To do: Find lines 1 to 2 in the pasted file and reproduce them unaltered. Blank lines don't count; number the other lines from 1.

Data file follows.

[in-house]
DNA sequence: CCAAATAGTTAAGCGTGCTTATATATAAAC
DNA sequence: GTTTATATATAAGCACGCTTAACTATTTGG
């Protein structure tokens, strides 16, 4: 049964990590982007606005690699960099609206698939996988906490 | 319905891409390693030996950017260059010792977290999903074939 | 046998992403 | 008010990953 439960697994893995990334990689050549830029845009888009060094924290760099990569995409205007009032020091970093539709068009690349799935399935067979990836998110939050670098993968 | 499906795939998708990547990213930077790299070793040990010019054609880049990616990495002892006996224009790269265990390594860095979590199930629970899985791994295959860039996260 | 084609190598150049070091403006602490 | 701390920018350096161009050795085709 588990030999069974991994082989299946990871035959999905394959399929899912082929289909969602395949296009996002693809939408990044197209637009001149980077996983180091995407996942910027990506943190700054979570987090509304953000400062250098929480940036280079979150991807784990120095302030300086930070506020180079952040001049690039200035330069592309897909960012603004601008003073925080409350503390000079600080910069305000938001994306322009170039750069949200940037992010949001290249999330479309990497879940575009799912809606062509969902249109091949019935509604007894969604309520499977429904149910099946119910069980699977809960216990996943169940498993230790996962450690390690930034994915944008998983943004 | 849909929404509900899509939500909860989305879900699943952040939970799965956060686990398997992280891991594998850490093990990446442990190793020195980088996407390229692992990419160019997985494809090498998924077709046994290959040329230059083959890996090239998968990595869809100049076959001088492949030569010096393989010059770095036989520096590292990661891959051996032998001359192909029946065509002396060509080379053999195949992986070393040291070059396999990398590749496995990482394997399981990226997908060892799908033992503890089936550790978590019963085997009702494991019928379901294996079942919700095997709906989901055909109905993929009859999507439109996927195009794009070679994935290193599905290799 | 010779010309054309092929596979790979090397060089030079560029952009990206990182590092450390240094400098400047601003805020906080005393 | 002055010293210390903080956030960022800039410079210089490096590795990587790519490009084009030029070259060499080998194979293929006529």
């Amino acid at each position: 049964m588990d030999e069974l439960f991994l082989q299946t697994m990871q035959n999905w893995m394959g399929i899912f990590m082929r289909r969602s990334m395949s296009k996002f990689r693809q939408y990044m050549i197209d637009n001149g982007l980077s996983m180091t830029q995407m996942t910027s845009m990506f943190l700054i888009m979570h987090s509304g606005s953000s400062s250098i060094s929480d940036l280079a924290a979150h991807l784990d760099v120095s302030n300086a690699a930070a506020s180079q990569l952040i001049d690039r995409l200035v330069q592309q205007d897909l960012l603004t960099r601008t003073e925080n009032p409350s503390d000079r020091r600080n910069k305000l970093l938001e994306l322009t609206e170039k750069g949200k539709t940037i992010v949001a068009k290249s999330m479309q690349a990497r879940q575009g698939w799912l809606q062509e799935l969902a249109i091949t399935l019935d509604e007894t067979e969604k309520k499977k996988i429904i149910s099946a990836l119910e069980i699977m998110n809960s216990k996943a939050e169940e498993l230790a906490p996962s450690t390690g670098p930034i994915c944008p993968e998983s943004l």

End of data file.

[in-house]
DNA sequence: CCAAATAGTTAAGCGTGCTTATATATAAAC